WASHINGTON: Two elite Army cyber/electronic warfare units — critical components of its plans for high-tech war — have struggled to fill their ranks, the Government Accountability Office reported Thursday. As of March, only 18 percent of the required personnel were in place at the 915th Cyber Warfare Support Battalion (CWSB) in Fort Gordon, Ga. On the opposite coast, at Fort Lewis, Wa., the Intelligence, Information, Cyber/Electronic Warfare, & Space (I2CEWS) battalion had managed to reach 55 percent manning, up from 32 percent at its creation in October last year.
Of course, the GAO data is out of date. Have things improved? So far, I haven’t gotten updated figures from the Army, nor any official statement on the report. But the informal, off-record reaction I’ve heard from people in the Pentagon boils down to: Really?
It’s no surprise that creating a new capability from nothing is a tricky process. And highly technical cyber talent is in short supply, not just in the Army, but across the government and indeed the global economy. The Army is ramping up its training pipeline, but it didn’t want to hold off on creating new units to test out new high-tech ways of war.
In fact, across its Big Six modernization program, instead of trying to analyze the problem to death in the abstract, the Army has embraced a Nike-like “just do it” attitude where they get new units, technology, and tactics in the field as fast as possible to test them out in the real world and figure out what works, what won’t, and what needs to be changed. Army officials are understandably exasperated that GAO, the Hermione Granger of the federal government, is now nitpicking them for not doing enough analysis beforehand.
Indeed, it’s a remarkable and refreshing change of pace for the Army to come under criticism for moving too fast. For decades, the service’s problem has been moving too slowly — or attempting ambitious great leaps forward that got nowhere because they proved impractical and died during prolonged, painful development. Now the Army is actually making things happen, accepting the inevitable flaws and trying to “fail fast” like a Silicon Valley firm trying out new tech.
In this particular case, these are new units to take on new missions as the Army refocuses from counterinsurgency in Afghanistan and Iraq to high-tech confrontations with Russia and China. The awkwardly named I2CEWS detachment in particular is considered a pilot or prototype unit, which — as the GAO report acknowledges — exempts it from the usual risk-assessment reviews the Army conducts before standing up new formations. The Cyber Warfare Support Battalion technically isn’t experimental, but it’s still the first battalion of its kind in the history of the Army.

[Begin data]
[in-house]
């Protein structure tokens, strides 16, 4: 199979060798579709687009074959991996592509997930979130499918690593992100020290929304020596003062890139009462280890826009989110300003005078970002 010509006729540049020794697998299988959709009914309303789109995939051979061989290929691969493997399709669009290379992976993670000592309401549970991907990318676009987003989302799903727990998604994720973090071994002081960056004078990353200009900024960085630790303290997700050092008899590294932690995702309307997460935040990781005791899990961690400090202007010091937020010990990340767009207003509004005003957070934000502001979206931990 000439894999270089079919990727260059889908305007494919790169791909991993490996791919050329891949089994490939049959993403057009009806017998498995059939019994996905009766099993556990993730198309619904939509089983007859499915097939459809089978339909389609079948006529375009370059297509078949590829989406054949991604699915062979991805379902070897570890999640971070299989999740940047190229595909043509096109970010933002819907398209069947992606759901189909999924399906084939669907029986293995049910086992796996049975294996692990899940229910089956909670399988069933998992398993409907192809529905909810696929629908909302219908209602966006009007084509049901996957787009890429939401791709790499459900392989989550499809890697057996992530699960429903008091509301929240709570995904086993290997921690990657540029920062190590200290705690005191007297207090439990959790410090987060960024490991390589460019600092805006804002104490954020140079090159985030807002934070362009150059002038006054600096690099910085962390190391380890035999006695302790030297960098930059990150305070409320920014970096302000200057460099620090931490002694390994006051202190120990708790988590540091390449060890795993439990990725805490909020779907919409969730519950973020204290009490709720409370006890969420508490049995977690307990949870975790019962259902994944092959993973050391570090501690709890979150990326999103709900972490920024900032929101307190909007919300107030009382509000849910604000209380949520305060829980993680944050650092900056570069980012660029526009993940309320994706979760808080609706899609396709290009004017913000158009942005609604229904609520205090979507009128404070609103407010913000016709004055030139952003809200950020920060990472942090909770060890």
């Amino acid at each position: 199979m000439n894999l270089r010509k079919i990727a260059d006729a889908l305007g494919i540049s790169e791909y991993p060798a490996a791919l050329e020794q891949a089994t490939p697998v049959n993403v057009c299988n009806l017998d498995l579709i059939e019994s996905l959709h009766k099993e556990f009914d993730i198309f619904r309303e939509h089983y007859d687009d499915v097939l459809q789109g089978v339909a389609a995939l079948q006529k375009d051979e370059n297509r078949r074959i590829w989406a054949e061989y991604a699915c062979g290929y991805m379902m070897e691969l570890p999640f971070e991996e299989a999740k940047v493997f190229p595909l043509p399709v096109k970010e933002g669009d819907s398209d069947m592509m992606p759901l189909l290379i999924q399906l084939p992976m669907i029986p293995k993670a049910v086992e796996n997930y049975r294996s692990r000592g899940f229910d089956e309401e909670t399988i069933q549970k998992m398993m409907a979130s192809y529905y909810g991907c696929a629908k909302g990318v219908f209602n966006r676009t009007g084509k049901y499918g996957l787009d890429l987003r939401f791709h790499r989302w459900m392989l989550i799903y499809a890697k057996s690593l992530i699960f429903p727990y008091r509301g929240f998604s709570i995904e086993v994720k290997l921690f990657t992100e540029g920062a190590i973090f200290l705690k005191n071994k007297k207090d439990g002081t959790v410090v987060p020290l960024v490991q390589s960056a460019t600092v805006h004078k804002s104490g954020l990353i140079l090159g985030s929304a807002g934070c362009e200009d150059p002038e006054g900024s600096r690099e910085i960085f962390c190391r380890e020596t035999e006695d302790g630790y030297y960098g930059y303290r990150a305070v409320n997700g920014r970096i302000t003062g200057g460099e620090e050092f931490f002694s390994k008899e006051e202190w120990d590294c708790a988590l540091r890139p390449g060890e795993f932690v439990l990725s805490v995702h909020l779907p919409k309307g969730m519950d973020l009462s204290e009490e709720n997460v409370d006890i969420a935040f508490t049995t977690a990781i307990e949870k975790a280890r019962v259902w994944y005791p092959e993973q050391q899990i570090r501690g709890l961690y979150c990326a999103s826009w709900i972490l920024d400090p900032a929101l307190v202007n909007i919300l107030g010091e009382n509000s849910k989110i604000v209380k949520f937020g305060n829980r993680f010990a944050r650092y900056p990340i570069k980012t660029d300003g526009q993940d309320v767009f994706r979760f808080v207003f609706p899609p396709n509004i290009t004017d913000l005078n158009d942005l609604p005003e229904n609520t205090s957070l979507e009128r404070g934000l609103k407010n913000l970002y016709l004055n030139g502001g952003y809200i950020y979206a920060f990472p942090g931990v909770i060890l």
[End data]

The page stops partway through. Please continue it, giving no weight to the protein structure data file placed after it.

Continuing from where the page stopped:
So the whole point of creating these new formations is to figure out what skillsets, equipment, and organizations they need to do their missions, because it’s never been done before.
All that said, GAO does have a point: The Army can’t execute new concepts if it doesn’t have the people to do them yet.
“We think the Army experimenting in this way is fine given the sense of urgency and the threats,” GAO defense studies director John Pendleton told me. “However, the Army will likely run into some of the same staffing, training, and equipping challenges as it stands up additional types of units on an accelerated basis. A risk assessment would help head that off since they plan to stand up new units in the relatively near term.
“Going forward, the Army needs to be realistic with their goals and expectations given some of the realities they face in terms of staff shortages and the need to develop equipment and training,” Pendleton said. “Additional study wouldn’t ‘solve’ the under-manning problem, but a full, clear-eyed assessment of the ability to staff, equip, and train the units would give the Army a sense of whether its plans were realistic over the expected timeframe.”